The Hawk
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Little is known of The Whispering Willow's life before happening upon a Way to the Library. This, however, is one of only a handful of tales she told us of that time, when she had met her Hawk. I have transcribed it here as I recall The Willow telling it. -LF

In a little cottage that is swarmed by weeping moss, towering oaks, willows, and sycamores, lived Sigrún. She cooked a stew upon her stove, red hair in a mass of curls atop her head, flowing wildly down to her hips. Her dress was a nice but plain greenish thing, although the hem, where it flows about her ankles, was recently mucked from the sudden rain that had caught her by surprise while foraging for mushrooms.

Not quite by surprise really. In fact, she had known it would rain later in the day, and simply lost track of the time. A fox had run laughing past her, and Sigrún couldn’t help but to follow where it led. The thing had disappeared when they had come upon a massive willow tree, its trunk at the base separated into three not-quite-legs. She left a tribute of sand from a far-off land in the hollow nook there. She didn’t know if she’d return here, so left her tribute in advance so the faeries didn’t take offense.

Sigrún moved to the wall opposite the hearth, where her wolf(ish?) companion Bani rested, and gently plucked a leaf from a mint living on a shelf there, then returned to her stew to continue cooking. Bani took little note of her, huge wolf-like paws on abnormally long legs extend out to stay warm by the fire, while he purred almost like a cat on the chair he had claimed as his. Bani’s snout was long and cream colored, which quickly turned into a gray head and body. If one were to look closely, one would notice faint stripes, like that of a tiger, lining his frame.

A knock at her door caused Sigrún to jump as she was broken out of her stupor. When she opened her door, a young boy with hair dark as fertile soil and sticking to his forehead from the rain, stood before her. He just barely came up to her waist. The boy looked up at her, his expression unreadable, water dripping into his eyes from his hair, causing him to squint and scrunch his nose in a charming manner. “Are – are you the Whispering Willow?” he squeaked.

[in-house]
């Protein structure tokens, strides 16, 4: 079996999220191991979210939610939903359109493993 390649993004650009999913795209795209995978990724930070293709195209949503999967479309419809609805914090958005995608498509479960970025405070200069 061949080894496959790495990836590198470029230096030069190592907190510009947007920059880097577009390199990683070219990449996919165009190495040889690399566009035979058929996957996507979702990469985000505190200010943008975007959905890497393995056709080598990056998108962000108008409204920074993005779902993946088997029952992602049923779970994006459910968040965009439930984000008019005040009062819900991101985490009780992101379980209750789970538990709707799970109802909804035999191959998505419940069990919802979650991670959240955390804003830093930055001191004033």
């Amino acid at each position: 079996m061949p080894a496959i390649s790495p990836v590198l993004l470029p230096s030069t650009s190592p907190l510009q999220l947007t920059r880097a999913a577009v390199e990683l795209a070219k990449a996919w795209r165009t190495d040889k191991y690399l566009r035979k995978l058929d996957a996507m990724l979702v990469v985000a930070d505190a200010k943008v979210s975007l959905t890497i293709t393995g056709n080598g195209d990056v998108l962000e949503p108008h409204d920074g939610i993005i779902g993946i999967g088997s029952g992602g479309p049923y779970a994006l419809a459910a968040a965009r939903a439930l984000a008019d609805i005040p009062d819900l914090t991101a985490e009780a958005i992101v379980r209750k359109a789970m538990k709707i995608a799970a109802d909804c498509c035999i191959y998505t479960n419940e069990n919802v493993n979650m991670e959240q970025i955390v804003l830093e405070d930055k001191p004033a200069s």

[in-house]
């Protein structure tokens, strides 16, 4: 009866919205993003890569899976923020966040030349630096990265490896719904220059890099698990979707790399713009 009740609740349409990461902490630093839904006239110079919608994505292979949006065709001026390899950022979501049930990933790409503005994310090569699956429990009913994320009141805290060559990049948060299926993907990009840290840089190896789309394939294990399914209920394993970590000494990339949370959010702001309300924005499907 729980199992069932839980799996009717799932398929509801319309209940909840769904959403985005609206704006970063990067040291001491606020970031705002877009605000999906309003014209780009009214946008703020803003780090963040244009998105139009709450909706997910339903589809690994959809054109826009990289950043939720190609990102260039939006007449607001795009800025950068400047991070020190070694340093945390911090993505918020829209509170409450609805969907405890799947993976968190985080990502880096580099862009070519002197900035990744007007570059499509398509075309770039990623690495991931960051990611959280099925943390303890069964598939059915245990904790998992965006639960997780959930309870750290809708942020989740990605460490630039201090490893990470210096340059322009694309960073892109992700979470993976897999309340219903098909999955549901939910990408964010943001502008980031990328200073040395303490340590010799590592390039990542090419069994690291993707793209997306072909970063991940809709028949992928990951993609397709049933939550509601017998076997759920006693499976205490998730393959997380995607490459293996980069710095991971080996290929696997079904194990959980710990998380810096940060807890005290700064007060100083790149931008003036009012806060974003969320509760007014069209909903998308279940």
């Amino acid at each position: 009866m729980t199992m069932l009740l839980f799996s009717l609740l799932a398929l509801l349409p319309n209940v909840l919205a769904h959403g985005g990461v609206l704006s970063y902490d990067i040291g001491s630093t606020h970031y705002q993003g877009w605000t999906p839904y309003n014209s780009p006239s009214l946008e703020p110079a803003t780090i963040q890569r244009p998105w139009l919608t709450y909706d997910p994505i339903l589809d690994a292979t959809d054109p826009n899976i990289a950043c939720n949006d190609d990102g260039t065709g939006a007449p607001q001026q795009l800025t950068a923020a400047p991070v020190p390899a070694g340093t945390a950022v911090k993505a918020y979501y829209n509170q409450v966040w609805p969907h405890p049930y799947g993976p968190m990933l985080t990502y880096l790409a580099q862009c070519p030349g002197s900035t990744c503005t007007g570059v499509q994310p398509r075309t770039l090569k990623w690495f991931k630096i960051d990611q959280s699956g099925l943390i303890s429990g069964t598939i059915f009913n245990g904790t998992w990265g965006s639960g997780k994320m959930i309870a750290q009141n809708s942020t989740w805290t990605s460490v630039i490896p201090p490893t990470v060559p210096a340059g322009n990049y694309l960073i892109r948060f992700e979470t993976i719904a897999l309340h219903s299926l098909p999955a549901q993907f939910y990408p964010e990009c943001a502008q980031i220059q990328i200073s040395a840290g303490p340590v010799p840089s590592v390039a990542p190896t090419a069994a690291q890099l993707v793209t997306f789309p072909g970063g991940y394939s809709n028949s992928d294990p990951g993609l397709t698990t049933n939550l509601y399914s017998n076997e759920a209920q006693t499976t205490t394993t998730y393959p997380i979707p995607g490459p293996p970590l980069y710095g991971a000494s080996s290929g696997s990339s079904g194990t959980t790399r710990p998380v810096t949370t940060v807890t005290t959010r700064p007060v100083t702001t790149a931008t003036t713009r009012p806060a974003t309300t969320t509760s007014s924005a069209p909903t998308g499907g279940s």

“I am many things, lad.” Sigrún raised an eyebrow at him. It was one of many names assigned to her during her time in this place. Settlers an age ago had decided to make their homes upon the outskirts of her Wood, and Whispering Willow was the name appointed to her by the village children who were brave enough to venture near. Others were not as ambiguous. Bani was quite partial to ‘Hag of the Hollow’. She had never even lived in a Hollow.

The boy chewed his lip, seeming to wait for her to offer an answer to his question. When none came, he moved on, “Um, well, yes. There’s a hawk, see, it tried to nick one of the chicks that jus’ hatched an’ my pa got it good in the wing, hangin’ all limp-like, an’ I hear from Lochy you got a way wi’ the critters–”

Sigrún was already grabbing her cloak and a few supplies, “Where is it now, lad?”

“I think I know where ‘e landed. I c’n take you to ‘im.” Sigrún shut the door behind her and stepped into the rain with the boy. She set off at a brisk walk as the boy ran just slightly ahead of her.

He guided her first towards the village. The witch grew skeptical immediately, as the villagers not fourty years before had tried to lure her out of her Wood. The boy stopped once the first edge-most buildings were visible through the treeline, then looked up and turned towards Sigrún.

“This way.” He pointed, running off, slightly East of where the witch’s home was. Sigrún tried not to be frustrated with the boy. She had overheard some of the other younglings saying they had a sort of buddy system, where the older children guided the younger ones. This boy was clearly unfamiliar with her Wood.

Her mother had admonished her endlessly, early on, upon hearing the witchling allowed the village young so near, to learn her Wood so intimately. Sigrún understood her mother’s caution, and she was much the same at first. Those first few times, she didn’t even allow them to get beyond a single tree. There were times, however, when someone was desperate enough to stand right at the border she had set and called out, begging for help. She’d help, for Sigrún was taught to be kind to all creatures. Sometimes, she was snuck into a backdoor to help a bedridden old person hang on for just long enough to say goodbyes, or a child went with their parent to call for her, to be healed then and there. Their wide eyes and shy stares had charmed her.

Sometimes, during her village-side visits, a child would ask why she was doing this or that, and she’d gently explain to them.

The ones she’d healed, and those she spoke gently to, tended to be less fearful of the Wood, after their experiences. So, to those four or five children each generation with truly kind hearts, she, and her Wood, would make an exception. And even then, the younglings knew not to stray from their invisible paths. As she had told them many times, those paths were meant to just nearly guide them to her, and were purposefully difficult to find and follow.

Soon enough, the boy called out, “There!” He picked up his run again, before the hawk, in a tangled mass on the ground, heard his approach and began to screech in defense. The boy slowed, just barely, before tripping on a root that was not there before. His fall was grand, landing face-first in a muddy puddle and skidding a few feet. He rose slowly, chest, chin, and nose decorated lovingly with dirt, wet from rain and mud.